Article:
The “truth” of Catherine de Medici in The Serpent Queen

In the past, truth was a conclusion – in a neutral thesis – that brought together several versions of the same fact and highlighted those that effectively appeared to be “facts”. Nowadays, with the control of social media, people have taken possession of the truth – replacing the word “version” with a possessive noum- and with that whoever is most persuasive can change the narrative.

The rule applies with historical reviews, especially of prominent women in a millennial and universally sexist society. In general, those who excelled in men’s camps were seen as unscrupulous, manipulative and just plain cruel. Catherine de Medici was one such case.

Catarina was not “nice”, but her choices and attitudes have to do with her survival in a violent universe of which she was the fruit and object at different times. The Serpent Queen series brings Catarina sharing her conclusions and inviting us to reflect after listening to her, if it could have been different. She doesn’t want pity, not even sympathy, just knowledge of how things have turned out to be where they have gone. And it has been a fascinating journey.

The maid Nahima represents us, as she is identified by Catarina as a potential ally and at the same time she teaches her how to survive, she humanizes her own story. As we have seen, Catherine’s youth was a nightmare and her arrival in France did not fare any better. With a husband who isn’t attracted to her, the challenge of having children puts her in a vulnerable position of being “returned” (except no one wants her).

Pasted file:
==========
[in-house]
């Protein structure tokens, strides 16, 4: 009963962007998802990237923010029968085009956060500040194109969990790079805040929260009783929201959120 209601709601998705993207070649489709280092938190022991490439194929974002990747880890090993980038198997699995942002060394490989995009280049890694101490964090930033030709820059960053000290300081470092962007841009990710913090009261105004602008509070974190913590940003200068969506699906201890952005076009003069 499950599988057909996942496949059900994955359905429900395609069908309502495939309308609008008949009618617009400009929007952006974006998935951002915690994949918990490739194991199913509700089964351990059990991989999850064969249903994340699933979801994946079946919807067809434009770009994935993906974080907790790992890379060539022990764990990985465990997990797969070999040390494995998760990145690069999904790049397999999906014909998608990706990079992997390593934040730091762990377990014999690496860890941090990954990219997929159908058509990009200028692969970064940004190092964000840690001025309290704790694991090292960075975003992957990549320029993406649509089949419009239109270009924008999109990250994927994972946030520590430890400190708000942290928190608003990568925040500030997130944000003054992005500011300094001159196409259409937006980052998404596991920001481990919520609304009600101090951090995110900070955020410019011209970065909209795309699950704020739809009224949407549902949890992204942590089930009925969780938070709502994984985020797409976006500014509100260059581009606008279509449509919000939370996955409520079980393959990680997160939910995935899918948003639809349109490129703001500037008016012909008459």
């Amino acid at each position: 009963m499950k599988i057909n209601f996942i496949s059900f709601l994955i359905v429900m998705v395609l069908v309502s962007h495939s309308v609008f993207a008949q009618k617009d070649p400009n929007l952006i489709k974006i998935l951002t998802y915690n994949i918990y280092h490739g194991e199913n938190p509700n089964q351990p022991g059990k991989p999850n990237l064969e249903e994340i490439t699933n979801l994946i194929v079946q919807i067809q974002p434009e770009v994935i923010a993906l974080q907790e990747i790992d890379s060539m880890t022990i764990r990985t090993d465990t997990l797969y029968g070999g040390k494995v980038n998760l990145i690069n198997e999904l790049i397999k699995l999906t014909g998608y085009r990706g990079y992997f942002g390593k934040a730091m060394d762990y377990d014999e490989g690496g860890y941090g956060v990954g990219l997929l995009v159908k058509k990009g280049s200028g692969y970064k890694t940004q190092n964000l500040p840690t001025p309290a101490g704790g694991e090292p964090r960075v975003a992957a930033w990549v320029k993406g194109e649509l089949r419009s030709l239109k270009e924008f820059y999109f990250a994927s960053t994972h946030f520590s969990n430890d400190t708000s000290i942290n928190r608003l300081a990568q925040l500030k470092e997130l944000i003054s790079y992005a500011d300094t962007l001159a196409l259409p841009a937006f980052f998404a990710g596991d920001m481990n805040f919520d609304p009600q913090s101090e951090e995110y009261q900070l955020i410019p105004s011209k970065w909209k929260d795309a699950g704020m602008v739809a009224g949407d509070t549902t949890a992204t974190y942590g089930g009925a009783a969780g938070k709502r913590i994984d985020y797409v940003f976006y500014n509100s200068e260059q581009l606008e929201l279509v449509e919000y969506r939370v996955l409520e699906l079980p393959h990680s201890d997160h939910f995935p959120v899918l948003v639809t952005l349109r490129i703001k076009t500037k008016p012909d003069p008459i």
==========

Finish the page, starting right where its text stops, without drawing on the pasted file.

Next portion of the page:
To make matters worse, even accompanied by a group that should help her, the future queen is always alone and at risk of her life. Her enemy, the clever Diane de Poitiers, temporarily becomes an ally as the two are in danger of being replaced.

If the drama of not getting pregnant is still central to young Catarina (she took indeed many years without conceiving), the story has advanced in density. She is forced to work with Diane, deal with her brother-in-law and sacrifice some loved ones to stay alive. All within a context in which she makes it clear that no one could judge her or do otherwise.

The series is sensational in many ways, and yes, the costumes and sets continue to take our breath away. The Catarina who narrates her life in a practical and cold way is completely different from the firm and smart young woman, but constantly terrified. Partnering with Diane for the time being gives us another look at the woman who actually knew how to survive. She’s not exactly jealous of the Italian, but she’s also survived abuse to put herself at anyone’s mercy. She is now as mentor to Catarina as to Henry, separately.

The double timeline doesn’t confuse us, bravo to the writers. Catarina’s internal war as a young woman was more painful, but the adult remains attentive. Your next enemy? The daughter-in-law, Mary Stuart. Wonderful!


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